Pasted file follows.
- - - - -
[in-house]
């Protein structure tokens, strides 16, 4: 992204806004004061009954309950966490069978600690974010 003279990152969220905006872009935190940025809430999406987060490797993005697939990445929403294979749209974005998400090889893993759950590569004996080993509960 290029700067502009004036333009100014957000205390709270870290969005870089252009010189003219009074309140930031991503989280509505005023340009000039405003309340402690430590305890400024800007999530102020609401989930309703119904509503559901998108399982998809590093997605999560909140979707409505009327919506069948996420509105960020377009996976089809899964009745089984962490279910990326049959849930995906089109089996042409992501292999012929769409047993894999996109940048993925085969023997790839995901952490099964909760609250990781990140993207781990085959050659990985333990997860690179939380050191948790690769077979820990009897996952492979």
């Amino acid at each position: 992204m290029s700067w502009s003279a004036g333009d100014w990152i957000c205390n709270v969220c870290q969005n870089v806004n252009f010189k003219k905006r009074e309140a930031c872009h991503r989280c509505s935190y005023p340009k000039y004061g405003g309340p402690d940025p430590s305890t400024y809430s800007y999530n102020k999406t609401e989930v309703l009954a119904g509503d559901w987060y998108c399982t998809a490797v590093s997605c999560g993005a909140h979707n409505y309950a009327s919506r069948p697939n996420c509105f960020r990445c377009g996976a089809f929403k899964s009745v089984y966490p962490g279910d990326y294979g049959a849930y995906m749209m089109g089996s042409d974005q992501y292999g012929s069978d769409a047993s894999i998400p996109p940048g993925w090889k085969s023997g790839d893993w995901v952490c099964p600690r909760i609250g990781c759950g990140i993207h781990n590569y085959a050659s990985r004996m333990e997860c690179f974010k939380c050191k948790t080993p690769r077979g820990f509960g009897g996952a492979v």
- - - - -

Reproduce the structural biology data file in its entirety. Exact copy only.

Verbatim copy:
[in-house]
């Protein structure tokens, strides 16, 4: 992204806004004061009954309950966490069978600690974010 003279990152969220905006872009935190940025809430999406987060490797993005697939990445929403294979749209974005998400090889893993759950590569004996080993509960 290029700067502009004036333009100014957000205390709270870290969005870089252009010189003219009074309140930031991503989280509505005023340009000039405003309340402690430590305890400024800007999530102020609401989930309703119904509503559901998108399982998809590093997605999560909140979707409505009327919506069948996420509105960020377009996976089809899964009745089984962490279910990326049959849930995906089109089996042409992501292999012929769409047993894999996109940048993925085969023997790839995901952490099964909760609250990781990140993207781990085959050659990985333990997860690179939380050191948790690769077979820990009897996952492979």
């Amino acid at each position: 992204m290029s700067w502009s003279a004036g333009d100014w990152i957000c205390n709270v969220c870290q969005n870089v806004n252009f010189k003219k905006r009074e309140a930031c872009h991503r989280c509505s935190y005023p340009k000039y004061g405003g309340p402690d940025p430590s305890t400024y809430s800007y999530n102020k999406t609401e989930v309703l009954a119904g509503d559901w987060y998108c399982t998809a490797v590093s997605c999560g993005a909140h979707n409505y309950a009327s919506r069948p697939n996420c509105f960020r990445c377009g996976a089809f929403k899964s009745v089984y966490p962490g279910d990326y294979g049959a849930y995906m749209m089109g089996s042409d974005q992501y292999g012929s069978d769409a047993s894999i998400p996109p940048g993925w090889k085969s023997g790839d893993w995901v952490c099964p600690r909760i609250g990781c759950g990140i993207h781990n590569y085959a050659s990985r004996m333990e997860c690179f974010k939380c050191k948790t080993p690769r077979g820990f509960g009897g996952a492979v």